```
char NthChar(int row, int index) {
if (row == 1) return 'a';
if (row == 2 && index == 1) return 'b';
if (row == 2 && index == 2) return 'c';
/* Avoid integer overflow! */
if (row >= 46) return NthChar(row - 2, index);
if (index < Fibonacci(row - 1)) return NthChar(row - 2, index);
return NthChar(row - 1, index - Fibonacci(row - 1));
}
```

At this point we're getting very close to a solution. There are still a few problems to address. First, the above code will almost certainly blow out the stack unless the compiler is good enough to use tail recursion to eliminate all the stack frames. While some compilers (gcc, for example) can detect this, it's probably not a good idea to rely on it, and so we probably should rewrite this recursive function iteratively. Here's one possible implementation:

```
char NthChar(int row, int index) {
while (true) {
if (row == 1) return 'a';
if (row == 2 && index == 1) return 'b';
if (row == 2 && index == 2) return 'c';
/* Avoid integer overflow! */
if (row >= 46 || index < Fibonacci(row - 1)) {
row -= 2;
} else {
index -= Fibonacci(row - 1);
row --;
}
}
}
```

But of course we can still do much better than this. In particular, if you're given a row number that's staggeringly huge (say, one billion), it's really silly to keep looping over and over again subtracting two from the row until it becomes less than 46. It makes a lot more sense to just determine what value it's ultimately going to become after we do all the subtraction. But we can do this quite easily. If we have an even row that's at least 46, we'll end up subtracting out 2 until it becomes 44. If we have an odd row that's at least 46, we'll end up subtracting out 2 until it becomes 45. Consequently, we can rewrite the above code to explicitly handle this case:

```
char NthChar(int row, int index) {
/* Preprocess the row to make it a small value. */
if (row >= 46) {
if (row % 2 == 0)
row = 45;
else
row = 44;
}
while (true) {
if (row == 1) return 'a';
if (row == 2 && index == 1) return 'b';
if (row == 2 && index == 2) return 'c';
if (index < Fibonacci(row - 1)) {
row -= 2;
} else {
index -= Fibonacci(row - 1);
row --;
}
}
}
```

There's one last thing to handle, which is what happens if there isn't a solution to the problem because the character is out of range. But we can easily fix this up:

```
string NthChar(int row, int index) {
/* Preprocess the row to make it a small value. */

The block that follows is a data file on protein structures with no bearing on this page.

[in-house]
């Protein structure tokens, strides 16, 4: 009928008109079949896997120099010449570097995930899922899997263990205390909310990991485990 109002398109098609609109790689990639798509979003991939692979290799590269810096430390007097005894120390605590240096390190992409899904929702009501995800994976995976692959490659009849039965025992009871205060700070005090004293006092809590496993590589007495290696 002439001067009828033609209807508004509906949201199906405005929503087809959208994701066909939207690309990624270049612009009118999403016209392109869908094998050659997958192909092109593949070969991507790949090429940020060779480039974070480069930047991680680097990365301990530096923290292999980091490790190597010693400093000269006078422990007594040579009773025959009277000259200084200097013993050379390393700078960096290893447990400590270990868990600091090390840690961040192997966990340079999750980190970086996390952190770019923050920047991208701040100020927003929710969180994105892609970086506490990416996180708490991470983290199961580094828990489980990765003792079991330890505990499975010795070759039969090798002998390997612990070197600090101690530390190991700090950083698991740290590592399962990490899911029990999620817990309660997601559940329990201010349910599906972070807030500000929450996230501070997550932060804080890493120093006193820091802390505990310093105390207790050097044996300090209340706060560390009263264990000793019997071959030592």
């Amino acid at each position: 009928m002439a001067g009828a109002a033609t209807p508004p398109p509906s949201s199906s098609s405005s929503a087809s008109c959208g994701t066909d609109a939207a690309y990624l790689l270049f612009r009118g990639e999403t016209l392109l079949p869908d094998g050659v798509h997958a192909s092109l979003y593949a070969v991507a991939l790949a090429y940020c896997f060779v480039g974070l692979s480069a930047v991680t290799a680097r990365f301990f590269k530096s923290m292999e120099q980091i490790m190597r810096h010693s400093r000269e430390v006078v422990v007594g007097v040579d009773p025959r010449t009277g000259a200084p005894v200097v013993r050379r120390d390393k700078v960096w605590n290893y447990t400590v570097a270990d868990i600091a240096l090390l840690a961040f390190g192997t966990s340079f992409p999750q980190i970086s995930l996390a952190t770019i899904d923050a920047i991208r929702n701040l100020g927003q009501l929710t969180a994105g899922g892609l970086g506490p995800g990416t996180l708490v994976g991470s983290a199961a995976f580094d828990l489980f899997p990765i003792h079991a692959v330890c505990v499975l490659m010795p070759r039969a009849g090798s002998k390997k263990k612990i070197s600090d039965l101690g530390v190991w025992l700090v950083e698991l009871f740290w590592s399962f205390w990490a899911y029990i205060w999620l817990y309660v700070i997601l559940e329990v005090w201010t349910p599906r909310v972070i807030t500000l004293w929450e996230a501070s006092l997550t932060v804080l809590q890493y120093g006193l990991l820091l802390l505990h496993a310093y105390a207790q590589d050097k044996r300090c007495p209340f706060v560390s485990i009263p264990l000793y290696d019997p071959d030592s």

if (row >= 46) {
if (row % 2 == 0)
row = 45;
else
row = 44;
}
while (true) {
if (row == 1 && index == 1) return "a"
if (row == 2 && index == 1) return "b";
if (row == 2 && index == 2) return "c";
/* Bounds-checking. */
if (row == 1) return "no solution";
if (row == 2) return "no solution";
if (index < Fibonacci(row - 1)) {
row -= 2;
} else {
index -= Fibonacci(row - 1);
row --;
}
}
}
```

And we've got a working solution.

One further optimization you might do is precomputing all of the Fibonacci numbers that you'll need and storing them in a giant array. You only need Fibonacci values for F(2) through F(44), so you could do something like this:

```
const int kFibonacciNumbers[45] = {
0, 1, 1, 2, 3, 5,
8, 13, 21, 34, 55, 89,
144, 233, 377, 610,
987, 1597, 2584, 4181,
6765, 10946, 17711, 28657,
46368, 75025, 121393, 196418,
317811, 514229, 832040,
1346269, 2178309, 3524578,
5702887, 9227465, 14930352,
24157817, 39088169, 63245986,
102334155, 165580141, 267914296,
433494437, 701408733
};
```

With this precomputed array, the final version of the code would look like this:

```
string NthChar(int row, int index) {
/* Preprocess the row to make it a small value. */
if (row >= 46) {
if (row % 2 == 0)
row = 45;
else
row = 44;
}
while (true) {
if (row == 1 && index == 1) return "a"
if (row == 2 && index == 1) return "b";
if (row == 2 && index == 2) return "c";
/* Bounds-checking. */
if (row == 1) return "no solution";
if (row == 2) return "no solution";
if (index < kFibonacciNumbers[row - 1]) {
row -= 2;
} else {
index -= kFibonacciNumbers[row - 1];
row --;
}
}
}
```

I have not yet tested this; to paraphrase Don Knuth, I've merely proved it correct. :-) But I hope this helps answer your question. I really loved this problem!